Ben Thomsen leads young Canadian men’s downhill team into Lake Louise

Ben Thomsen leads young Canadian men’s downhill team into Lake Louise

LAKE LOUISE, Alta. — Thrust into a leadership role, Ben Thomsen is finding his comfort zone as the face of the Canadian men’s downhill team.

Manny Osborne-Paradis wrecking his knee a year ago while training in Lake Louise, Alta., and two-time world champion Erik Guay’s retirement two days later suddenly made Thomsen the most veteran Canadian downhiller.

Osborne-Paradis, 35, is still rehabilitating from his injury suffered in last season’s first training run.

So public relations falls to 32-year-old Thomsen as the host team prepares for Saturday’s season-opening downhill and Sunday’s super-G in Lake Louise.

“Manny is the guy that does all the speeches when you go to functions. Now I’m the old guy and I’m like “ah, I’m public speaking again,’” Thomsen said Wednesday at the mountain resort.

“Don’t get me wrong, I’m very thankful to show my appreciation, but I’m just not good at it. Manny is really good at it. He’s done it a lot.

“I’ve got to do a speech for the volunteers tonight, so I’ve got to think about what I’m going to say.”

The two-time Olympian from Invermere, B.C., had a breakthrough 2018-19 World Cup season with top-10 results.

A highlight was finishing sixth on the famed, treacherous Hahnenkamm in Kitzbuhel, Austria, for his best result in seven years.

“I definitely take confidence out of it that I was able to post that result, but I really thought that was going to be the day,” Thomsen recalled. “That’s where I want to podium and to win.”

He placed seventh at the world championship in Are, Sweden, while battling what turned out to be pneumonia.

Thomsen was forced to switch ski technicians mid-season when Bernd Fetz injured both his knees skiing.

Illness and a partial ligament tear in his left knee caught up with Thomsen in the final two races of the season.

The two-time Olympian emerged from it feeling a tougher, more resilient racer, however.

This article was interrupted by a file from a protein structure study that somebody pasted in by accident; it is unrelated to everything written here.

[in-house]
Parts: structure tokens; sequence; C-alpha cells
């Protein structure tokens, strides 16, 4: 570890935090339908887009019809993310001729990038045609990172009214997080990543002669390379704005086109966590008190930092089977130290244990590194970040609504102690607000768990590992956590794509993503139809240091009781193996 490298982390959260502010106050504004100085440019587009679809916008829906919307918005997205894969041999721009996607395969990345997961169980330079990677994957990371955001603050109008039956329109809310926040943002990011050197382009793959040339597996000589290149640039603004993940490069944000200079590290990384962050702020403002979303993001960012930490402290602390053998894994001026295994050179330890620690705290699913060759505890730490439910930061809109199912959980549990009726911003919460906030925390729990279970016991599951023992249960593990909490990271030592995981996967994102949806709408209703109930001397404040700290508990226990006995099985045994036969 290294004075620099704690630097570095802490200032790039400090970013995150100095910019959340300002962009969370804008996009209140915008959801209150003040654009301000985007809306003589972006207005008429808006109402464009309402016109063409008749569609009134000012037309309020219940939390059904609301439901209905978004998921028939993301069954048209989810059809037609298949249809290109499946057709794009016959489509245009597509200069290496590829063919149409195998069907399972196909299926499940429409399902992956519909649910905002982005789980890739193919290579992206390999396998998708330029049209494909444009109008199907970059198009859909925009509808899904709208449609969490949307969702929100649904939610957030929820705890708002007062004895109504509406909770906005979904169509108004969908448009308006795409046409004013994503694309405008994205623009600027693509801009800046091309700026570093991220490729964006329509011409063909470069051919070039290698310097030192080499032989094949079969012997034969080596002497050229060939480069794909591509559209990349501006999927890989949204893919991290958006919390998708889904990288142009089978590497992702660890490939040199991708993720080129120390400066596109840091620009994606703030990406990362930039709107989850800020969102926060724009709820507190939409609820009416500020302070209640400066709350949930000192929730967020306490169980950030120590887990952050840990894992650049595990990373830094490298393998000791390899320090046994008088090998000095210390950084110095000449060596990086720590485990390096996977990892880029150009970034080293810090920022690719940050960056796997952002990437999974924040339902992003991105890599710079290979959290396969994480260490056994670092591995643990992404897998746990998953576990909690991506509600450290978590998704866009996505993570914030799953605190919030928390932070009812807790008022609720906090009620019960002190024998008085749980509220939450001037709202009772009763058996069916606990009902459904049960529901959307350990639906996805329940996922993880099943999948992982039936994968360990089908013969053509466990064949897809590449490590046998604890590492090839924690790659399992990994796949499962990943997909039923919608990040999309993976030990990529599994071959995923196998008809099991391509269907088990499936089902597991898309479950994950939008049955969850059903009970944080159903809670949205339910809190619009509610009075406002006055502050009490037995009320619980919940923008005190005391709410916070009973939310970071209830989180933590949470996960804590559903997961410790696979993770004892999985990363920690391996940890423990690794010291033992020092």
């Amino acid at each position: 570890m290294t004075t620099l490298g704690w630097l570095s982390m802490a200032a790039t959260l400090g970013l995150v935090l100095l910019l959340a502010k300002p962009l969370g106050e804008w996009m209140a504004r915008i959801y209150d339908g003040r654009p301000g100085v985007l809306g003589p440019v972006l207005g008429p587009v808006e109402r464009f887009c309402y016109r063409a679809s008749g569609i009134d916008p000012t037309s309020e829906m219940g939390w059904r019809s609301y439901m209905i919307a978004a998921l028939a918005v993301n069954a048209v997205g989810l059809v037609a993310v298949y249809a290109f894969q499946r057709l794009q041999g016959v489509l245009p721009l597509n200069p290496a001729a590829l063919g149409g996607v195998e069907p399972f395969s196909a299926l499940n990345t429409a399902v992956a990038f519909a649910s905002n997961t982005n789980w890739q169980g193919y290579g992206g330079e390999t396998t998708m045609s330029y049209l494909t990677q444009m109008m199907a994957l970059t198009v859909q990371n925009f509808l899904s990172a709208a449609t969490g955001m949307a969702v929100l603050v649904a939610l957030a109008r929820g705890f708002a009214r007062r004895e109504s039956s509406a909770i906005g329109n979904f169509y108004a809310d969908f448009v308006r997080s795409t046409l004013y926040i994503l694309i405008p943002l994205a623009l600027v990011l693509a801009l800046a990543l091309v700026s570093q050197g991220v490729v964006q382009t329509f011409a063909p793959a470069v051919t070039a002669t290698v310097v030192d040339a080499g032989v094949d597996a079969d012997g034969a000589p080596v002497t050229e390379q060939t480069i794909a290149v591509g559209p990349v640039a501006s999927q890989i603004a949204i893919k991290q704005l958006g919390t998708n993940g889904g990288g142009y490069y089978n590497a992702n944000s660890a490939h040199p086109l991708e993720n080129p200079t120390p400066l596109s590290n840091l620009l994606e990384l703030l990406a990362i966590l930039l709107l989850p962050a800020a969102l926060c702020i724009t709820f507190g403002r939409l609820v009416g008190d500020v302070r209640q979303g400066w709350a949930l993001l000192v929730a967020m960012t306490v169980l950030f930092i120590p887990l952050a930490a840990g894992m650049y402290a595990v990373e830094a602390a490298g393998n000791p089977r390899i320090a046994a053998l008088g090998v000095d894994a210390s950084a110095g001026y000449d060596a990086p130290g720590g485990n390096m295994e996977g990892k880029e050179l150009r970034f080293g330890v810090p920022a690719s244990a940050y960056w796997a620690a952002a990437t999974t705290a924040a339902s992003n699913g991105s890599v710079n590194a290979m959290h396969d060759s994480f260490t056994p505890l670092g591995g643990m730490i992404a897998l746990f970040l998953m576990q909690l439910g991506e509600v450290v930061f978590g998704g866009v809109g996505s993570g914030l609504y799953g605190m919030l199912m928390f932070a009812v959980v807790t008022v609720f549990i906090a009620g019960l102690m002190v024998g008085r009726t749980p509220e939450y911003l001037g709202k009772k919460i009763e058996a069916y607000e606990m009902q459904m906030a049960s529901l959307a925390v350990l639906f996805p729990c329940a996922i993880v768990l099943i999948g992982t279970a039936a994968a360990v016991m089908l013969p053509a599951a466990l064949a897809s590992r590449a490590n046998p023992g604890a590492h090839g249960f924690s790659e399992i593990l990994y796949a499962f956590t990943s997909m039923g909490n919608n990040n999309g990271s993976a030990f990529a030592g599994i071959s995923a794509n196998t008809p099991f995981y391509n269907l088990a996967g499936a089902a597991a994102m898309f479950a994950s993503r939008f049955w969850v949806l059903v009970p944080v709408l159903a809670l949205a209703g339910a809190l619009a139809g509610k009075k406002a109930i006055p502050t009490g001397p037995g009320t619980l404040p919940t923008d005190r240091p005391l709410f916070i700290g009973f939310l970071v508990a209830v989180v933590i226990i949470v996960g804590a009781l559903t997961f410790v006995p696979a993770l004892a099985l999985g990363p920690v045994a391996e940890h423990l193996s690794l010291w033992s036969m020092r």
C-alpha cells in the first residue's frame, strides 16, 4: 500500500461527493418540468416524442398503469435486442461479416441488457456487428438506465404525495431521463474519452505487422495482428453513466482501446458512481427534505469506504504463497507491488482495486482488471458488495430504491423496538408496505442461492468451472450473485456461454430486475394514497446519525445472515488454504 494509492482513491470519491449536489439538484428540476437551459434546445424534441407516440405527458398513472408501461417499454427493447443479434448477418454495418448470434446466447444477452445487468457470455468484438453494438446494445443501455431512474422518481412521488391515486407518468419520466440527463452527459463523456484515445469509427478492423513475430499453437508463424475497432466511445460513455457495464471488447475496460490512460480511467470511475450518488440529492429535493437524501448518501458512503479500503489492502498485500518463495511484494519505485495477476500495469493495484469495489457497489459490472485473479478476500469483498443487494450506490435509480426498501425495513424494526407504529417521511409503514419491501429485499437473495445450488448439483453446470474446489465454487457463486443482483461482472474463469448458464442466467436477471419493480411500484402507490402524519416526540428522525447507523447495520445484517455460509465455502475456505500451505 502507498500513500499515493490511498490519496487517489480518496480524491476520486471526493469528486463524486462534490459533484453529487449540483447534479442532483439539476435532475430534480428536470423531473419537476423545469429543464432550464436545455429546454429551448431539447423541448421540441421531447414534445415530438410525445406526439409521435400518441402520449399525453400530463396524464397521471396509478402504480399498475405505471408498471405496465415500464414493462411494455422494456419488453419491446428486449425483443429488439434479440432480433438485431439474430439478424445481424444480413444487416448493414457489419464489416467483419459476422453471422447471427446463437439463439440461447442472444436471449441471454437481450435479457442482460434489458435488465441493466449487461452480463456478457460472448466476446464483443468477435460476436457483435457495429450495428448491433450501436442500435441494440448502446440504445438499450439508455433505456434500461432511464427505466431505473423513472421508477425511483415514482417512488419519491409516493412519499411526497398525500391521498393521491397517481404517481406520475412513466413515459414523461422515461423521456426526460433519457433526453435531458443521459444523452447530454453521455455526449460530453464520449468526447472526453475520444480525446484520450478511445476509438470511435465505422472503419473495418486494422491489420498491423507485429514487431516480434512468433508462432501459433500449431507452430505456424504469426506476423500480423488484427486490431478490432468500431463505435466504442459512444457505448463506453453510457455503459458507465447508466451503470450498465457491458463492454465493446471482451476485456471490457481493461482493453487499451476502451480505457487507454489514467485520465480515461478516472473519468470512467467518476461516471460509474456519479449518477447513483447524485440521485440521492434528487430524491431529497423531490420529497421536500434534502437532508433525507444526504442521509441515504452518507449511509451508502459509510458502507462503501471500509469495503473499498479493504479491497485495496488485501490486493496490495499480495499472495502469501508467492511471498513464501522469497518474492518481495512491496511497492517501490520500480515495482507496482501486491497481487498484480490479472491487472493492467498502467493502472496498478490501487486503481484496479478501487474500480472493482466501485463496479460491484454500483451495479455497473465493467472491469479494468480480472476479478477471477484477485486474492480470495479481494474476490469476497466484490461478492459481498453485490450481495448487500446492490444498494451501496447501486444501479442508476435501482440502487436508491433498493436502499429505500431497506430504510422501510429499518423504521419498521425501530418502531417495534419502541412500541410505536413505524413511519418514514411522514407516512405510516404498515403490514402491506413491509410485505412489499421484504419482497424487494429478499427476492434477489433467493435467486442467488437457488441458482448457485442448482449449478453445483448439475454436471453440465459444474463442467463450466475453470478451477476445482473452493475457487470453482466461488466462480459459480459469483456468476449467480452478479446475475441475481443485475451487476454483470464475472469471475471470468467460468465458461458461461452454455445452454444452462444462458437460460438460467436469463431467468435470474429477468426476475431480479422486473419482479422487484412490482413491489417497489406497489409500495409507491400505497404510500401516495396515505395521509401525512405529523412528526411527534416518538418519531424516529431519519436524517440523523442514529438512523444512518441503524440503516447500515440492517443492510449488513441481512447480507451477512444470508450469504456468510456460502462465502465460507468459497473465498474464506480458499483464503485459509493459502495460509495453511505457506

“It was such a fun season. It was really tough, but it was a lot of fun,” Thomsen said. “I wanted more. I was looking for a podium and to finish a little bit stronger.

“I can’t take my position for granted. I still want to be a top-ten, top-five, podium skier.”

He opted for an injection of platelet-rich plasma (PRP) in his left knee instead of surgery in the off-season. Thomsen had surgery on his right knee ligament three years ago.

Thomsen’s lone career World Cup podium is a silver in Sochi, Russia, back in 2012.

Osborne-Paradis was the last Canadian man to stand on the Lake Louise podium with a silver in the 2014 downhill.

Thomsen was 15th in men’s downhill in 2018. Austria’s Max Franz and Norway’s Kjetil Jansrud are the defending champions in downhill and super-G respectively.

The host country can enter six men in each race Saturday and Sunday.

Thomsen, Vancouver’s Sam Mulligan, Brodie Seger and Cameron Alexander of North Vancouver, B.C., Toronto’s Jack Crawford, Jeff Read of Canmore, Alta., and Ottawa’s Dustin Cook were all scheduled to test their legs and skis Wednesday, but the first of three training runs was cancelled.

Conditions on the mountain were not the issue. Poor weather in Calgary 180 kilometres to the east would have prevented an ambulance helicopter from landing there if an injured skier required transport.

“You have to take it into account when they can’t fly the chopper to Calgary,” Thomsen said.

“Especially last year with Manny and the complications he had, you don’t want that on anybody and I especially don’t want that on myself.”

Training runs are scheduled for Thursday and Friday. One must be completed for the races to go ahead.

Thomsen is a decade older than most of Canada’s twenty-something downhillers.

Cook, 30, is a super-G and giant slalom specialist who splits time between the men’s technical and speed teams.

Thomsen acknowledges he’s more old school than his younger teammates. He insists his teammates take off their hats and put down their cell phones at team meals.

“It’s amazing how many of the young guys are bent out of shape about that,” Thomsen said.

“They call me a grumpy old man and totally I am.”

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